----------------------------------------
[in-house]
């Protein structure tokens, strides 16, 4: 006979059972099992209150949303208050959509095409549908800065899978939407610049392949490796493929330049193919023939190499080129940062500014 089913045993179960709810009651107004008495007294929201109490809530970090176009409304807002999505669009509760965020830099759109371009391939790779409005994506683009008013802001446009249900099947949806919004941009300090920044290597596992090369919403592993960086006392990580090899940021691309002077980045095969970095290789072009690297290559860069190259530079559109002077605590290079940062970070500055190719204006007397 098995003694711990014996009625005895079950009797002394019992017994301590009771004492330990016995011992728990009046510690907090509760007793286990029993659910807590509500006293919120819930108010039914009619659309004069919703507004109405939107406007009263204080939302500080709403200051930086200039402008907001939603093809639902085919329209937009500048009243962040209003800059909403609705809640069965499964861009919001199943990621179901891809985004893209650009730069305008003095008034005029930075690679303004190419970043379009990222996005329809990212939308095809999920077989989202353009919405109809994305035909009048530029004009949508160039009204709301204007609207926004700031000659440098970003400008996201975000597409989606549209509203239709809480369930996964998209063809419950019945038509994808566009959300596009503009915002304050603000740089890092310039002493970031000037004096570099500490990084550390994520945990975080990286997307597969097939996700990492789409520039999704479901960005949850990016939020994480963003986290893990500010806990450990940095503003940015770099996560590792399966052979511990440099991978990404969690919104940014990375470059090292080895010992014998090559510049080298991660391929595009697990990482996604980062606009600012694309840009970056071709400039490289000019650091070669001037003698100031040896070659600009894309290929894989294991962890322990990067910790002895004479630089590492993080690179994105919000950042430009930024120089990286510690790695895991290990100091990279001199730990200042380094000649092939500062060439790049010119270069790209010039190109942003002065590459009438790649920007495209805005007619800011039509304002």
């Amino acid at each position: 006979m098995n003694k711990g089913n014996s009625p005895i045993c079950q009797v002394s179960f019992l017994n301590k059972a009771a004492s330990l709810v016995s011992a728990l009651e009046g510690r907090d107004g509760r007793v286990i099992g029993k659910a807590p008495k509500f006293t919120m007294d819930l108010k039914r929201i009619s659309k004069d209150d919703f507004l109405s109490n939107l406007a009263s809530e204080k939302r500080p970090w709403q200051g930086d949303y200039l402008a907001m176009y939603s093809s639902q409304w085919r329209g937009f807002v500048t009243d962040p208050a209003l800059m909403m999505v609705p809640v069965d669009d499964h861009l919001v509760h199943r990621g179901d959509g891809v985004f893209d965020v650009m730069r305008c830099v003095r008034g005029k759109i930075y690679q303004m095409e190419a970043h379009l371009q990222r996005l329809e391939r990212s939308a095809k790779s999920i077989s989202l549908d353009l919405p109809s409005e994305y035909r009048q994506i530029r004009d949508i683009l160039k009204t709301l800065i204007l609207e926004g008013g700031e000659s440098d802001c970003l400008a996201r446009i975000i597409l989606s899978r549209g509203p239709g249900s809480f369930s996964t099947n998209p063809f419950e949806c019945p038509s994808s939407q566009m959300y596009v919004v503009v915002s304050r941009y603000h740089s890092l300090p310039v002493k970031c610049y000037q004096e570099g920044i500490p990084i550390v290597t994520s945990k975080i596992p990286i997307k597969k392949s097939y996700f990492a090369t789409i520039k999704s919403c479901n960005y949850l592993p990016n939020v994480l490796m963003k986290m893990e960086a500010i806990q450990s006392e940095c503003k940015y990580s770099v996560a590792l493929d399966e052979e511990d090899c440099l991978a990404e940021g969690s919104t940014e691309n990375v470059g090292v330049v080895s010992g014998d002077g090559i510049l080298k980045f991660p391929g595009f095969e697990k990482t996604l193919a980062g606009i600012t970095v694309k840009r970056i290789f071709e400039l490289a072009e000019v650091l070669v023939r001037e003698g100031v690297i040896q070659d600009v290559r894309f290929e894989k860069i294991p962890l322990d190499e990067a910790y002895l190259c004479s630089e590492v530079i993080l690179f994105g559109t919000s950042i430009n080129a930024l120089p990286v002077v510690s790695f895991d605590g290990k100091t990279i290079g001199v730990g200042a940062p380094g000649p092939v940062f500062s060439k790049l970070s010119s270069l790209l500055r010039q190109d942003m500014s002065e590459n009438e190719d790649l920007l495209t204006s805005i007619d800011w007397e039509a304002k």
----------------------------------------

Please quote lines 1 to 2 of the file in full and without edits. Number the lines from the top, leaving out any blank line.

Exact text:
[in-house]
């Protein structure tokens, strides 16, 4: 006979059972099992209150949303208050959509095409549908800065899978939407610049392949490796493929330049193919023939190499080129940062500014 089913045993179960709810009651107004008495007294929201109490809530970090176009409304807002999505669009509760965020830099759109371009391939790779409005994506683009008013802001446009249900099947949806919004941009300090920044290597596992090369919403592993960086006392990580090899940021691309002077980045095969970095290789072009690297290559860069190259530079559109002077605590290079940062970070500055190719204006007397 098995003694711990014996009625005895079950009797002394019992017994301590009771004492330990016995011992728990009046510690907090509760007793286990029993659910807590509500006293919120819930108010039914009619659309004069919703507004109405939107406007009263204080939302500080709403200051930086200039402008907001939603093809639902085919329209937009500048009243962040209003800059909403609705809640069965499964861009919001199943990621179901891809985004893209650009730069305008003095008034005029930075690679303004190419970043379009990222996005329809990212939308095809999920077989989202353009919405109809994305035909009048530029004009949508160039009204709301204007609207926004700031000659440098970003400008996201975000597409989606549209509203239709809480369930996964998209063809419950019945038509994808566009959300596009503009915002304050603000740089890092310039002493970031000037004096570099500490990084550390994520945990975080990286997307597969097939996700990492789409520039999704479901960005949850990016939020994480963003986290893990500010806990450990940095503003940015770099996560590792399966052979511990440099991978990404969690919104940014990375470059090292080895010992014998090559510049080298991660391929595009697990990482996604980062606009600012694309840009970056071709400039490289000019650091070669001037003698100031040896070659600009894309290929894989294991962890322990990067910790002895004479630089590492993080690179994105919000950042430009930024120089990286510690790695895991290990100091990279001199730990200042380094000649092939500062060439790049010119270069790209010039190109942003002065590459009438790649920007495209805005007619800011039509304002």